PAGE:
Yield: I’ve found that it takes roughly 3/4 lb raw beef to fill a pint jar, and around 1 1/2 to 1 3/4 pounds beef per quart jar. This is true regardless of canning method, though I only recommend hot pack. The meat is weighed while raw, either from the store or from your own home processed fresh beef.
Beef Fat in Jars: Please be aware that fat at the top of the jars is completely normal, especially with ground beef and hamburger. During browning, try to remove as much fat as possible so that the fat within the jar isn’t too excessive, but a solid fat cap is not abnormal depending on the type of beef used.
“Excessive” fat within the jar can sometimes bubble out during canning and get into the seal, preventing jar seals. I’ve never had this happen, but it’s something to watch.
Canning Beef Broth: To can simple beef broth without meat included, simply make the broth and filter out the solids. Return the stock to a boil and ladle into canning jars leaving 1 inch headspace. The total canning time is substantially less when it’s just broth rather than broth and meat. Process in a pressure canner for 20 minutes (pints) or 25 min (quarts).
Altitude Adjustments for Pressure Canning Beef: Altitude adjusted pressures for beef chunks, ground beef and stock are all the same, but actual pressures vary slightly depending on the type of canner used:
Weighted Gauge Canner:
- Under 1,000 Feet Elevation Use 10 lbs
- Over 1,000 Feet Elevation use 15 lbs
Dial Gauge Canner:
- 0 to 2,000 Feet Elevation Use 11 lbs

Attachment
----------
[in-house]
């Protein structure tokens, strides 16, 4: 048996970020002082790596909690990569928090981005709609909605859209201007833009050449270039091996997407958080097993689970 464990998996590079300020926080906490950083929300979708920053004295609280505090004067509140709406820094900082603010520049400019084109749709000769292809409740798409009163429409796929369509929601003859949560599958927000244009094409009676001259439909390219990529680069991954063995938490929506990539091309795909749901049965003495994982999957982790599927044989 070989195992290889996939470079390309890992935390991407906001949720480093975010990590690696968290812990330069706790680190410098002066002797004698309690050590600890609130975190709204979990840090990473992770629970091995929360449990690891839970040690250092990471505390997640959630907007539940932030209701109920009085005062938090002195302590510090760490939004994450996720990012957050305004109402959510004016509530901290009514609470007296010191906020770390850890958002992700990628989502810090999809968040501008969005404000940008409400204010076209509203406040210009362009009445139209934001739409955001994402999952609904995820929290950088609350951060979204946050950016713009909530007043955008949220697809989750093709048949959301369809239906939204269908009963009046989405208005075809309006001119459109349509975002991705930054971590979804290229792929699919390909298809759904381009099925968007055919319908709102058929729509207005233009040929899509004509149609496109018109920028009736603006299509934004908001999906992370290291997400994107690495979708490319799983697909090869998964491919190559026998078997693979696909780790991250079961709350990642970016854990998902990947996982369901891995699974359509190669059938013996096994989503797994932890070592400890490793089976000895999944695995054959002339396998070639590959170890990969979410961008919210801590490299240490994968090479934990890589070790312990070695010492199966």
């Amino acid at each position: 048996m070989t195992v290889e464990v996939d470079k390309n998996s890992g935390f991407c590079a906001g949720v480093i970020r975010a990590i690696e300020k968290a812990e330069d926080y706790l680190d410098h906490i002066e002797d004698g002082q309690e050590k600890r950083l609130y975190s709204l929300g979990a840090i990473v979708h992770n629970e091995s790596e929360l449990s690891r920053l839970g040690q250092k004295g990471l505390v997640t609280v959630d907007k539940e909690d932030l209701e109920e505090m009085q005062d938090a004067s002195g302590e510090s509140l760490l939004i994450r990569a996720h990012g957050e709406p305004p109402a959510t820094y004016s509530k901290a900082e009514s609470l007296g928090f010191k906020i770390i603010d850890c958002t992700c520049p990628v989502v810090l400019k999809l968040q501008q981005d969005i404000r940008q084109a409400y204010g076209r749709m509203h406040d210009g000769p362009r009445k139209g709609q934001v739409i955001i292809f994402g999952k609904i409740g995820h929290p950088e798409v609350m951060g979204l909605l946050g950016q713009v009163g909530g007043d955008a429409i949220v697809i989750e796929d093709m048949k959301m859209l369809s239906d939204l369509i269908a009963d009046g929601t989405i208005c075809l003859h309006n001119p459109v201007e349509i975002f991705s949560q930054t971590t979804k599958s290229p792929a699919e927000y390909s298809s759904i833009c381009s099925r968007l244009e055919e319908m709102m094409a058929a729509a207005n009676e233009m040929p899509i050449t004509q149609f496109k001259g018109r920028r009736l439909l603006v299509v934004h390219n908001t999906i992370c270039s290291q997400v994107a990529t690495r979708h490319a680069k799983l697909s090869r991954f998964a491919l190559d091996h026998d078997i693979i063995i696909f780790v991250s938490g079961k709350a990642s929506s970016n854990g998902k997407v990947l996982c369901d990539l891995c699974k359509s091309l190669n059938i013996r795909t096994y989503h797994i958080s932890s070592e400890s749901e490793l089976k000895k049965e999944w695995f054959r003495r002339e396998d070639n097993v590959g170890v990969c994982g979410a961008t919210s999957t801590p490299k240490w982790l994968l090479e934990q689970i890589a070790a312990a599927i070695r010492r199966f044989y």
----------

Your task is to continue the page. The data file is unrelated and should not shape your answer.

- 2,001 to 4,000 Feet Use 12 lbs
- 4,001 to 6,000 Feet Use 13 lbs
- 6,001 to 8,000 Feet Use 14 lbs
What are the grades of beef?
There are eight distinct grades of beef recognized by the USDA. In order of descending quality they are:
Studies suggest that beef graded at least USDA Select are likely to be acceptable in eating quality for most consumers, so this is usually the lowest grade you’ll ever hear mentioned by name in the supermarket. Mmm! 100% UTILITY GRADE BEEF!
Unlabeled cuts of meat are either commercial or utility-grade, or more likely were never graded in the first place.
The lowest grades, cutter, and canner are used in disgusting things like potted meat and those meat sticks you find in the gas station. Let’s look a little closer at the three primary grades of meat you’ll likely be selecting from.
USDA Prime beef
This is the grade of beef that contains the greatest degree of marbling. It is generally sold to finer restaurants and to some selected meat markets. It is significantly higher in price because less than 3% of the beef graded is Prime.
Prime grade beef is the ultimate in tenderness, juiciness, and flavor. Prime Rib is a USDA Prime rib roast for example, and many top steakhouses serve only Prime cuts.
Here’s an example of a Prime cut with heavy marbling.
USDA Choice beef
Choice grade beef has less marbling than Prime but is still of very high quality. This is the most popular grade of beef because it contains sufficient marbling for taste and tenderness while costing less than Prime. Just over half of the beef graded each your earns a grade of Choice. Choice cuts are still tender and juicy.
Here’s an example of a Choice cut.
USDA Select beef
This is generally a lower-priced grade of beef with less marbling than Choice.
Select cuts of beef may vary in tenderness and juiciness. Select has the least amount of marbling, making it leaner than, but often not as tender, juicy, and flavorful as the other two top grades.
About a third of beef graded falls into this category. Here’s a sample.